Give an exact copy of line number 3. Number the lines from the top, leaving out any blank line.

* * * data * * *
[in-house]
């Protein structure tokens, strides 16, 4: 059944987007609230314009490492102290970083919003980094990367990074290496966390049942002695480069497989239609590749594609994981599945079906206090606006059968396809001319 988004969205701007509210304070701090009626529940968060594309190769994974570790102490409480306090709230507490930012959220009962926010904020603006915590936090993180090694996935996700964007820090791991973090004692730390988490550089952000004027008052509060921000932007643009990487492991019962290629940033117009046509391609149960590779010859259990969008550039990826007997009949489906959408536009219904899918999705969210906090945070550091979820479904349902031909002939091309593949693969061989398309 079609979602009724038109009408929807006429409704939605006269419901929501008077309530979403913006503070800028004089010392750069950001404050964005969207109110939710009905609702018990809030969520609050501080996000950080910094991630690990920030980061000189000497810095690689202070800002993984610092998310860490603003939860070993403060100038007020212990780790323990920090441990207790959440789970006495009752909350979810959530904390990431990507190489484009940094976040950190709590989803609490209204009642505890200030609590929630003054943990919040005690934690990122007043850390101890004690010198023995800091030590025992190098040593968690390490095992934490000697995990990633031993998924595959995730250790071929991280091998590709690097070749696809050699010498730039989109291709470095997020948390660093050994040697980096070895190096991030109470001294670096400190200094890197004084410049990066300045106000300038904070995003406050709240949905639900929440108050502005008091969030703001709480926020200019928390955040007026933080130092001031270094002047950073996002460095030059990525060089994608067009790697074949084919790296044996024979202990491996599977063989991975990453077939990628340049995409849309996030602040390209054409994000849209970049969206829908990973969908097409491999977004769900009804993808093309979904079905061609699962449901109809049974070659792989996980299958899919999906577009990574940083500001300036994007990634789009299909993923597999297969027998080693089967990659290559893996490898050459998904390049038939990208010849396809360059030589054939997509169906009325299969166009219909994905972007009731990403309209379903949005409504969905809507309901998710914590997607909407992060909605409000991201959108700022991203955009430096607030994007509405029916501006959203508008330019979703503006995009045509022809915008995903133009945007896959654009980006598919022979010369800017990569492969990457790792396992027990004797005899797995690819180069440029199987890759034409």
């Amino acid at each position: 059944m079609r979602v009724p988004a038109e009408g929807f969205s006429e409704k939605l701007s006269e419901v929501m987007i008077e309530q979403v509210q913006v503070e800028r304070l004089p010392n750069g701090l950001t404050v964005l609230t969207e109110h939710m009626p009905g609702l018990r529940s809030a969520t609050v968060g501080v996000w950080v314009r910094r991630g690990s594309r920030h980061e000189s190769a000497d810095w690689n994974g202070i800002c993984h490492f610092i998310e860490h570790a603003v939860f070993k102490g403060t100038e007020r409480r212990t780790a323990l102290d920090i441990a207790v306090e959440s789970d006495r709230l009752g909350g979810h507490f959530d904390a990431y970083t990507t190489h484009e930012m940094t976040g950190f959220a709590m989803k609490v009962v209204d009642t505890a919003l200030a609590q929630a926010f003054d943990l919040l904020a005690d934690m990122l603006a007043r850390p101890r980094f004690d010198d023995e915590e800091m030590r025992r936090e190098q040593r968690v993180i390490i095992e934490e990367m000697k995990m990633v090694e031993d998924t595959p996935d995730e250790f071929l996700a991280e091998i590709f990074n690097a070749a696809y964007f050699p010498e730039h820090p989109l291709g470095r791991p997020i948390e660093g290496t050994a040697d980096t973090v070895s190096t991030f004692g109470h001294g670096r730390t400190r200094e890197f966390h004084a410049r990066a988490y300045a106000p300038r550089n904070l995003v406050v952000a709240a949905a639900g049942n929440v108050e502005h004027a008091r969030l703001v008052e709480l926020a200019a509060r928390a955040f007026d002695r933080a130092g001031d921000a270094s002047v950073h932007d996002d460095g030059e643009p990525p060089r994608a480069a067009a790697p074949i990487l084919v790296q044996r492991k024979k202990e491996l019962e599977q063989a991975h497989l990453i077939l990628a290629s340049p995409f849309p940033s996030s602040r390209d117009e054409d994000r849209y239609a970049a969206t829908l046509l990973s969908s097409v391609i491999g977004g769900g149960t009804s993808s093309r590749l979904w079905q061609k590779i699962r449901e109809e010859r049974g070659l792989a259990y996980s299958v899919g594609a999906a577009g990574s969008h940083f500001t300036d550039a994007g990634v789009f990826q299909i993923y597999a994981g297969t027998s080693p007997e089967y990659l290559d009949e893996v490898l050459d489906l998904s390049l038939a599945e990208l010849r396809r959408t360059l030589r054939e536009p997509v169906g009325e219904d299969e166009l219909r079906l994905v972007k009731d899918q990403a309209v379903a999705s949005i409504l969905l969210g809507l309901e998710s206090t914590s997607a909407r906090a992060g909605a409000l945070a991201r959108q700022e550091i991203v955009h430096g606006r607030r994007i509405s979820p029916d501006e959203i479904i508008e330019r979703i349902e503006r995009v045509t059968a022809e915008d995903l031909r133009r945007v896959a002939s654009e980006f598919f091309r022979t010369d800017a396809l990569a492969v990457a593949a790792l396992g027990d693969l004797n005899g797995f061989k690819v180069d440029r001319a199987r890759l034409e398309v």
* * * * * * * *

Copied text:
């Amino acid at each position: 059944m079609r979602v009724p988004a038109e009408g929807f969205s006429e409704k939605l701007s006269e419901v929501m987007i008077e309530q979403v509210q913006v503070e800028r304070l004089p010392n750069g701090l950001t404050v964005l609230t969207e109110h939710m009626p009905g609702l018990r529940s809030a969520t609050v968060g501080v996000w950080v314009r910094r991630g690990s594309r920030h980061e000189s190769a000497d810095w690689n994974g202070i800002c993984h490492f610092i998310e860490h570790a603003v939860f070993k102490g403060t100038e007020r409480r212990t780790a323990l102290d920090i441990a207790v306090e959440s789970d006495r709230l009752g909350g979810h507490f959530d904390a990431y970083t990507t190489h484009e930012m940094t976040g950190f959220a709590m989803k609490v009962v209204d009642t505890a919003l200030a609590q929630a926010f003054d943990l919040l904020a005690d934690m990122l603006a007043r850390p101890r980094f004690d010198d023995e915590e800091m030590r025992r936090e190098q040593r968690v993180i390490i095992e934490e990367m000697k995990m990633v090694e031993d998924t595959p996935d995730e250790f071929l996700a991280e091998i590709f990074n690097a070749a696809y964007f050699p010498e730039h820090p989109l291709g470095r791991p997020i948390e660093g290496t050994a040697d980096t973090v070895s190096t991030f004692g109470h001294g670096r730390t400190r200094e890197f966390h004084a410049r990066a988490y300045a106000p300038r550089n904070l995003v406050v952000a709240a949905a639900g049942n929440v108050e502005h004027a008091r969030l703001v008052e709480l926020a200019a509060r928390a955040f007026d002695r933080a130092g001031d921000a270094s002047v950073h932007d996002d460095g030059e643009p990525p060089r994608a480069a067009a790697p074949i990487l084919v790296q044996r492991k024979k202990e491996l019962e599977q063989a991975h497989l990453i077939l990628a290629s340049p995409f849309p940033s996030s602040r390209d117009e054409d994000r849209y239609a970049a969206t829908l046509l990973s969908s097409v391609i491999g977004g769900g149960t009804s993808s093309r590749l979904w079905q061609k590779i699962r449901e109809e010859r049974g070659l792989a259990y996980s299958v899919g594609a999906a577009g990574s969008h940083f500001t300036d550039a994007g990634v789009f990826q299909i993923y597999a994981g297969t027998s080693p007997e089967y990659l290559d009949e893996v490898l050459d489906l998904s390049l038939a599945e990208l010849r396809r959408t360059l030589r054939e536009p997509v169906g009325e219904d299969e166009l219909r079906l994905v972007k009731d899918q990403a309209v379903a999705s949005i409504l969905l969210g809507l309901e998710s206090t914590s997607a909407r906090a992060g909605a409000l945070a991201r959108q700022e550091i991203v955009h430096g606006r607030r994007i509405s979820p029916d501006e959203i479904i508008e330019r979703i349902e503006r995009v045509t059968a022809e915008d995903l031909r133009r945007v896959a002939s654009e980006f598919f091309r022979t010369d800017a396809l990569a492969v990457a593949a790792l396992g027990d693969l004797n005899g797995f061989k690819v180069d440029r001319a199987r890759l034409e398309v």